Backyard High Wire Act – a poem by Linda Vigen Phillips

Backyard High Wire Act
Ringling Brothers flying trapeze,
Circe de Soleil,
a granddaughter showing off gymnastic feats—
all rhythms of life captured between held breaths.
A performance this morning
outside my kitchen window
gave me pause: 
bare, slender branches,
black, spindly outlines backed by
December dawn light
immersed in blue violet.
First one squirrel
racing with abandon
up the tallest maple, past the nest
distinguishable in silhouette
against the burgeoning sky, and soon
another close behind, and a third
following the leader in agile leaps
from fragile limb to limb, death-defying
connections mysteriously maneuvered
in spite of bobbing, bushy-tail weight.
Once on a tour a guard shouted "silencio"
nudging us on like cattle 
in the overcrowded Sistine Chapel
where I craned my neck
hungry to see a spark,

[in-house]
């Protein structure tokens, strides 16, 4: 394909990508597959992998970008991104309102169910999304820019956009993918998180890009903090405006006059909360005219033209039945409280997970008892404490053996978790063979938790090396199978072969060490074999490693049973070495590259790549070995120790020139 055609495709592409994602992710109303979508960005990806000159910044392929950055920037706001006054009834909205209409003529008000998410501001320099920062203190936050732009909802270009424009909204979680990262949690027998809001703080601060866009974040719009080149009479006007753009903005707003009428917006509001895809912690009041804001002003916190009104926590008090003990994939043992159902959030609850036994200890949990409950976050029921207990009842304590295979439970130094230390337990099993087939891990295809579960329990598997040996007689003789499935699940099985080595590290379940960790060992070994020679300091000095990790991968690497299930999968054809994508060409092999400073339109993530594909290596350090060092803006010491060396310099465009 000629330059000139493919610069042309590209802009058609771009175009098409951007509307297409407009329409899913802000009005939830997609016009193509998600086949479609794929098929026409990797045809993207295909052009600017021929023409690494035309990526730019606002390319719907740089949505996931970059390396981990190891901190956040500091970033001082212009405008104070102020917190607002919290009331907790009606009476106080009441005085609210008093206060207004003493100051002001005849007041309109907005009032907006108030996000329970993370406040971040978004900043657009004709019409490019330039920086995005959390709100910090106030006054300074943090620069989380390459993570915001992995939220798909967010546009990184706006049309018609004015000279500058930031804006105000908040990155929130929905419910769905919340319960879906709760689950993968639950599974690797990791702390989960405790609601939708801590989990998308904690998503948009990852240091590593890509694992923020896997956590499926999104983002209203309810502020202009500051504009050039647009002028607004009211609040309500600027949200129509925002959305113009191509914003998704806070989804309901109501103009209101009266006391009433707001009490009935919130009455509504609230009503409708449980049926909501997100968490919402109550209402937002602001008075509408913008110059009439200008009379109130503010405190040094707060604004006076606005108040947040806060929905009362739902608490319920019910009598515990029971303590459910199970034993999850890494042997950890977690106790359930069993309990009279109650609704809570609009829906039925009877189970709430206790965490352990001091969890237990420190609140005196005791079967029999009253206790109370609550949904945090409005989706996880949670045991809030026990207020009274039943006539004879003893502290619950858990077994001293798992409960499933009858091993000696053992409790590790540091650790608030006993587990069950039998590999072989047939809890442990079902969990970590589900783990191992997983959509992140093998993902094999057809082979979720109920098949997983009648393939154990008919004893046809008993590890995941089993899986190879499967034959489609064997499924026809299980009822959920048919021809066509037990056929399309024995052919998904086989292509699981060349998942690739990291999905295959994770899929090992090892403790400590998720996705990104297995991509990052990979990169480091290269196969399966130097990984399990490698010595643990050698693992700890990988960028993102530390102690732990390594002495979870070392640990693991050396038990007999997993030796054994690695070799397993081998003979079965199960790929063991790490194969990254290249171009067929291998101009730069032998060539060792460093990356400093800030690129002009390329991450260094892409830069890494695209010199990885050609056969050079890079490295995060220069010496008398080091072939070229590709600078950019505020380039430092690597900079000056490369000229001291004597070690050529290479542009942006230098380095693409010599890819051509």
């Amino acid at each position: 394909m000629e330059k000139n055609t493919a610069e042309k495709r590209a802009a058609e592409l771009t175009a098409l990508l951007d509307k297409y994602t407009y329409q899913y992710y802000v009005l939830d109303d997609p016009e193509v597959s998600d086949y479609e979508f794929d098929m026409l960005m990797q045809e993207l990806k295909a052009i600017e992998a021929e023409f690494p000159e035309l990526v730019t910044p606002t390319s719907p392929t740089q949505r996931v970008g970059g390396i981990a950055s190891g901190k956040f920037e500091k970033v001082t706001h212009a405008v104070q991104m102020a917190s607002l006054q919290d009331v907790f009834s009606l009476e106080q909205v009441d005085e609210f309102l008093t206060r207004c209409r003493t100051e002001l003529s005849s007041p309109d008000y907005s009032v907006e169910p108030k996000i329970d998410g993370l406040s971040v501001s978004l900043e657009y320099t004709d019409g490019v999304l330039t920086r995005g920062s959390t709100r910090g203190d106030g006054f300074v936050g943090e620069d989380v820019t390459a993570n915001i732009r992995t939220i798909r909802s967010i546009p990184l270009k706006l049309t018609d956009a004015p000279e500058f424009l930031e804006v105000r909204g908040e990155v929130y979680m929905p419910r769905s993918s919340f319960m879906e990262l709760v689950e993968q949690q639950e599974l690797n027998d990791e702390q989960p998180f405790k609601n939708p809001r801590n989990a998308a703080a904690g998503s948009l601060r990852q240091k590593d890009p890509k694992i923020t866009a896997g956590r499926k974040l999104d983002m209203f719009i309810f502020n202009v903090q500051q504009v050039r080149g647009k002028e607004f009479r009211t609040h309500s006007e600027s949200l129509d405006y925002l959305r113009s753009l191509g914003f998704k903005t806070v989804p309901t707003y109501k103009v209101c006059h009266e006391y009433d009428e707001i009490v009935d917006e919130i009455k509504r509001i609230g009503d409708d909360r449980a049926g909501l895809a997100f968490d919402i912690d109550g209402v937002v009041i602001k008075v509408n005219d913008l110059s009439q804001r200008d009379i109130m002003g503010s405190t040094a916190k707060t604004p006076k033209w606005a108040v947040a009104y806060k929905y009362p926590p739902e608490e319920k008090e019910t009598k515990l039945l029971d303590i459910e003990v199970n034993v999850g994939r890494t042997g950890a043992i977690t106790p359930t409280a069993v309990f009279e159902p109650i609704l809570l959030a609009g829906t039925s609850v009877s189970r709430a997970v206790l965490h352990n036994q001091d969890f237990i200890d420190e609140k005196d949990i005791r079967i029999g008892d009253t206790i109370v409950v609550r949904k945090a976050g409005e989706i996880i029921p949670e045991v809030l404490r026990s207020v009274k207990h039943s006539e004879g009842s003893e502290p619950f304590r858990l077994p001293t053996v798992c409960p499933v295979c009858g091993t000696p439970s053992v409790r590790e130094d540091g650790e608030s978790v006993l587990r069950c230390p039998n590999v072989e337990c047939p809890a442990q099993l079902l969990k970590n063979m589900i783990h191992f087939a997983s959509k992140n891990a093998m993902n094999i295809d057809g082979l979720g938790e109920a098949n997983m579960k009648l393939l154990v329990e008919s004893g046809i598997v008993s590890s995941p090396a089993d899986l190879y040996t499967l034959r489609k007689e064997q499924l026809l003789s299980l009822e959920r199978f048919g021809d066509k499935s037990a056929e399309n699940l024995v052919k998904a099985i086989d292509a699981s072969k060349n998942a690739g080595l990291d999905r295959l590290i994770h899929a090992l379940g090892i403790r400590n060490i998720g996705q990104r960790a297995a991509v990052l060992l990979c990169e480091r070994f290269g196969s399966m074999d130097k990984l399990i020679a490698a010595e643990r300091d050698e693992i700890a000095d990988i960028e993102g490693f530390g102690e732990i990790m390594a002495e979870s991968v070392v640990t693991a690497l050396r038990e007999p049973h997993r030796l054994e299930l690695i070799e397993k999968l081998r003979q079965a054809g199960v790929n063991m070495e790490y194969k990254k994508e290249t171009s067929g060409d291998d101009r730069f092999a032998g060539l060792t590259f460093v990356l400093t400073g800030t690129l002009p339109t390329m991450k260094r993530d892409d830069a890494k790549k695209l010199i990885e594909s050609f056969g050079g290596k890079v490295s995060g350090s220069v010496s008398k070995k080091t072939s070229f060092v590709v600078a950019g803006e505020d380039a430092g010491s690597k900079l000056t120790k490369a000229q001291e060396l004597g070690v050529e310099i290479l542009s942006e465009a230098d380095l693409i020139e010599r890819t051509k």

to imagine the electric air
Michelangelo left there
between God's finger and Adam's.  
Now, as the day quickens and long after
the squirrels disperse, 
gossamer limbs dance in the breeze,
maple twigs reach to oak
and somewhere, a sacred
synaptic transaction. 

Linda Vigen Phillips‘ poems have appeared in The Texas Review, The California Quarterly, NC Poetry Society Award Winning Poems 2001, Wellspring, Main Street Rag, Independence Boulevard, and Windhover.  She has two published YA novels in verse, Crazy and Behind These Hands. She lives in Charlotte, North Carolina with her husband.   

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